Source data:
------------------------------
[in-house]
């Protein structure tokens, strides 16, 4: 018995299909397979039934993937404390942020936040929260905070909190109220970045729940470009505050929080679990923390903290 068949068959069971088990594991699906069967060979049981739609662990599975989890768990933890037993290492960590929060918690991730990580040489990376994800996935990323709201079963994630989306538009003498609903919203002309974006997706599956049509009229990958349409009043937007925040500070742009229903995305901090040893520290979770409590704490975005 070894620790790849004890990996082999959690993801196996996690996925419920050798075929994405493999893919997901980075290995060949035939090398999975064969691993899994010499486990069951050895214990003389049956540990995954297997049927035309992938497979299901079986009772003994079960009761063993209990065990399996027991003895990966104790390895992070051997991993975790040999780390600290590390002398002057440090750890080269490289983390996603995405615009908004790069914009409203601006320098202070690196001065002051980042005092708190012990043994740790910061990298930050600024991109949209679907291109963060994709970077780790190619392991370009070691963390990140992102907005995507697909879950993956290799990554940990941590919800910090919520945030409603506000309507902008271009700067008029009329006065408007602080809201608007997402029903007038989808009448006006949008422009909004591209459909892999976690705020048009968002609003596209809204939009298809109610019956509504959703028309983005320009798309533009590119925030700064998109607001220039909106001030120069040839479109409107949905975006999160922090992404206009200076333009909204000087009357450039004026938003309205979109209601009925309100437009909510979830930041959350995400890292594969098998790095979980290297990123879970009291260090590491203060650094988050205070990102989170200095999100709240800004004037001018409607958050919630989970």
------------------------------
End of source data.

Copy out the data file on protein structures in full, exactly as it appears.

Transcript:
[in-house]
């Protein structure tokens, strides 16, 4: 018995299909397979039934993937404390942020936040929260905070909190109220970045729940470009505050929080679990923390903290 068949068959069971088990594991699906069967060979049981739609662990599975989890768990933890037993290492960590929060918690991730990580040489990376994800996935990323709201079963994630989306538009003498609903919203002309974006997706599956049509009229990958349409009043937007925040500070742009229903995305901090040893520290979770409590704490975005 070894620790790849004890990996082999959690993801196996996690996925419920050798075929994405493999893919997901980075290995060949035939090398999975064969691993899994010499486990069951050895214990003389049956540990995954297997049927035309992938497979299901079986009772003994079960009761063993209990065990399996027991003895990966104790390895992070051997991993975790040999780390600290590390002398002057440090750890080269490289983390996603995405615009908004790069914009409203601006320098202070690196001065002051980042005092708190012990043994740790910061990298930050600024991109949209679907291109963060994709970077780790190619392991370009070691963390990140992102907005995507697909879950993956290799990554940990941590919800910090919520945030409603506000309507902008271009700067008029009329006065408007602080809201608007997402029903007038989808009448006006949008422009909004591209459909892999976690705020048009968002609003596209809204939009298809109610019956509504959703028309983005320009798309533009590119925030700064998109607001220039909106001030120069040839479109409107949905975006999160922090992404206009200076333009909204000087009357450039004026938003309205979109209601009925309100437009909510979830930041959350995400890292594969098998790095979980290297990123879970009291260090590491203060650094988050205070990102989170200095999100709240800004004037001018409607958050919630989970």